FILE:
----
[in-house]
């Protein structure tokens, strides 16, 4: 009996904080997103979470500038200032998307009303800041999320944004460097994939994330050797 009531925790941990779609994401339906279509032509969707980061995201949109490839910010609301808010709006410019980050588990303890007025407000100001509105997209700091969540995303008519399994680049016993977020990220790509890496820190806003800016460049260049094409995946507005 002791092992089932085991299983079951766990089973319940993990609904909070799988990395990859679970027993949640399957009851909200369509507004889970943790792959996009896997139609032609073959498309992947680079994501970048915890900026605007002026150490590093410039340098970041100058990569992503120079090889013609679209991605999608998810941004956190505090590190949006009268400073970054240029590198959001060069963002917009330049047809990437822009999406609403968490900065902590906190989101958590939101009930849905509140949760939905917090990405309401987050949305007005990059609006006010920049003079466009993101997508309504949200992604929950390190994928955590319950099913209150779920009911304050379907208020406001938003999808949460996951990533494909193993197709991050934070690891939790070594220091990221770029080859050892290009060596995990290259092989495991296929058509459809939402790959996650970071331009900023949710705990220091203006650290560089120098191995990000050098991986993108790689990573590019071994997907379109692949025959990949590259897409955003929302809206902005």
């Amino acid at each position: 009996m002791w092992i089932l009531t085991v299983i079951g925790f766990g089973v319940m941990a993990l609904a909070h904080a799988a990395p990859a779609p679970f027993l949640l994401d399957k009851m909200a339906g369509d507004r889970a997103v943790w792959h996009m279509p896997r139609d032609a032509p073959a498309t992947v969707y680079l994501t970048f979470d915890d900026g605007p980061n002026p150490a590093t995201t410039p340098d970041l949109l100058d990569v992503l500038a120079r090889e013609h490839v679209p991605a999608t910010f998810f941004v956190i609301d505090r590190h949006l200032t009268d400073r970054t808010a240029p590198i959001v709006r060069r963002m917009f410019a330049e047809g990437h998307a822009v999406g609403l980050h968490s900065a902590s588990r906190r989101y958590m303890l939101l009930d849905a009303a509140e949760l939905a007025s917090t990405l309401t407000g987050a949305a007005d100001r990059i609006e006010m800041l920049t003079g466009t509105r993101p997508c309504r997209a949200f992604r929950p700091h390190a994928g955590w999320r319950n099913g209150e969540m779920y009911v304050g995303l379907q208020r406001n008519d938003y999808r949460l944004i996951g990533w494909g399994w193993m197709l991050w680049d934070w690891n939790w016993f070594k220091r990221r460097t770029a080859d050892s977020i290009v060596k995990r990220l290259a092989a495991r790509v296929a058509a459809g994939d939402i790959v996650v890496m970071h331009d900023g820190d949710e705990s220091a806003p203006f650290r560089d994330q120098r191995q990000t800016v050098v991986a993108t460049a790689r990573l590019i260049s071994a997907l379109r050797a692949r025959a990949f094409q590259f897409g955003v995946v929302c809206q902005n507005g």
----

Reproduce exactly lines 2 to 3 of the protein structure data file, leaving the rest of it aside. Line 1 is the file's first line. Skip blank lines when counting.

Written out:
């Protein structure tokens, strides 16, 4: 009996904080997103979470500038200032998307009303800041999320944004460097994939994330050797 009531925790941990779609994401339906279509032509969707980061995201949109490839910010609301808010709006410019980050588990303890007025407000100001509105997209700091969540995303008519399994680049016993977020990220790509890496820190806003800016460049260049094409995946507005 002791092992089932085991299983079951766990089973319940993990609904909070799988990395990859679970027993949640399957009851909200369509507004889970943790792959996009896997139609032609073959498309992947680079994501970048915890900026605007002026150490590093410039340098970041100058990569992503120079090889013609679209991605999608998810941004956190505090590190949006009268400073970054240029590198959001060069963002917009330049047809990437822009999406609403968490900065902590906190989101958590939101009930849905509140949760939905917090990405309401987050949305007005990059609006006010920049003079466009993101997508309504949200992604929950390190994928955590319950099913209150779920009911304050379907208020406001938003999808949460996951990533494909193993197709991050934070690891939790070594220091990221770029080859050892290009060596995990290259092989495991296929058509459809939402790959996650970071331009900023949710705990220091203006650290560089120098191995990000050098991986993108790689990573590019071994997907379109692949025959990949590259897409955003929302809206902005």
């Amino acid at each position: 009996m002791w092992i089932l009531t085991v299983i079951g925790f766990g089973v319940m941990a993990l609904a909070h904080a799988a990395p990859a779609p679970f027993l949640l994401d399957k009851m909200a339906g369509d507004r889970a997103v943790w792959h996009m279509p896997r139609d032609a032509p073959a498309t992947v969707y680079l994501t970048f979470d915890d900026g605007p980061n002026p150490a590093t995201t410039p340098d970041l949109l100058d990569v992503l500038a120079r090889e013609h490839v679209p991605a999608t910010f998810f941004v956190i609301d505090r590190h949006l200032t009268d400073r970054t808010a240029p590198i959001v709006r060069r963002m917009f410019a330049e047809g990437h998307a822009v999406g609403l980050h968490s900065a902590s588990r906190r989101y958590m303890l939101l009930d849905a009303a509140e949760l939905a007025s917090t990405l309401t407000g987050a949305a007005d100001r990059i609006e006010m800041l920049t003079g466009t509105r993101p997508c309504r997209a949200f992604r929950p700091h390190a994928g955590w999320r319950n099913g209150e969540m779920y009911v304050g995303l379907q208020r406001n008519d938003y999808r949460l944004i996951g990533w494909g399994w193993m197709l991050w680049d934070w690891n939790w016993f070594k220091r990221r460097t770029a080859d050892s977020i290009v060596k995990r990220l290259a092989a495991r790509v296929a058509a459809g994939d939402i790959v996650v890496m970071h331009d900023g820190d949710e705990s220091a806003p203006f650290r560089d994330q120098r191995q990000t800016v050098v991986a993108t460049a790689r990573l590019i260049s071994a997907l379109r050797a692949r025959a990949f094409q590259f897409g955003v995946v929302c809206q902005n507005g």